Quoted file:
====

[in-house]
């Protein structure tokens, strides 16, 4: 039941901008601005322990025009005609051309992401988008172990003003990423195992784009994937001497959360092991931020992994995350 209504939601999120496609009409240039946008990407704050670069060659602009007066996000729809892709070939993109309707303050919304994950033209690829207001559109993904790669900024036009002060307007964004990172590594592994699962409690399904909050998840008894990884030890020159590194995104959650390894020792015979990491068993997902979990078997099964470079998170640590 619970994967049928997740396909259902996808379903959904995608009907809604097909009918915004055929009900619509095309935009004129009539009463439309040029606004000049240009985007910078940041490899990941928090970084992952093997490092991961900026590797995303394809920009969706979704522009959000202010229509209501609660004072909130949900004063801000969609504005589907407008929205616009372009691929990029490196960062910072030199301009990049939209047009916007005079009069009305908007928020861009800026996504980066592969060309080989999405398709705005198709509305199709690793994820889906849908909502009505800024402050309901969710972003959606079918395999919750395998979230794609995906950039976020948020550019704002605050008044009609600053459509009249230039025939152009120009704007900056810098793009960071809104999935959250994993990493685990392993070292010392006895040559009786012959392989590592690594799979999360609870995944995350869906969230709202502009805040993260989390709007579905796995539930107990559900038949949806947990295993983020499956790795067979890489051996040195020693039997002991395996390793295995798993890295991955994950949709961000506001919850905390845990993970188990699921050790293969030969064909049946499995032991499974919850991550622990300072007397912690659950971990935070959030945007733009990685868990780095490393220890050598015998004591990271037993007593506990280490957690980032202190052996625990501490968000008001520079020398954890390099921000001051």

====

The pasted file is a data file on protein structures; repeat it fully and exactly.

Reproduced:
[in-house]
């Protein structure tokens, strides 16, 4: 039941901008601005322990025009005609051309992401988008172990003003990423195992784009994937001497959360092991931020992994995350 209504939601999120496609009409240039946008990407704050670069060659602009007066996000729809892709070939993109309707303050919304994950033209690829207001559109993904790669900024036009002060307007964004990172590594592994699962409690399904909050998840008894990884030890020159590194995104959650390894020792015979990491068993997902979990078997099964470079998170640590 619970994967049928997740396909259902996808379903959904995608009907809604097909009918915004055929009900619509095309935009004129009539009463439309040029606004000049240009985007910078940041490899990941928090970084992952093997490092991961900026590797995303394809920009969706979704522009959000202010229509209501609660004072909130949900004063801000969609504005589907407008929205616009372009691929990029490196960062910072030199301009990049939209047009916007005079009069009305908007928020861009800026996504980066592969060309080989999405398709705005198709509305199709690793994820889906849908909502009505800024402050309901969710972003959606079918395999919750395998979230794609995906950039976020948020550019704002605050008044009609600053459509009249230039025939152009120009704007900056810098793009960071809104999935959250994993990493685990392993070292010392006895040559009786012959392989590592690594799979999360609870995944995350869906969230709202502009805040993260989390709007579905796995539930107990559900038949949806947990295993983020499956790795067979890489051996040195020693039997002991395996390793295995798993890295991955994950949709961000506001919850905390845990993970188990699921050790293969030969064909049946499995032991499974919850991550622990300072007397912690659950971990935070959030945007733009990685868990780095490393220890050598015998004591990271037993007593506990280490957690980032202190052996625990501490968000008001520079020398954890390099921000001051």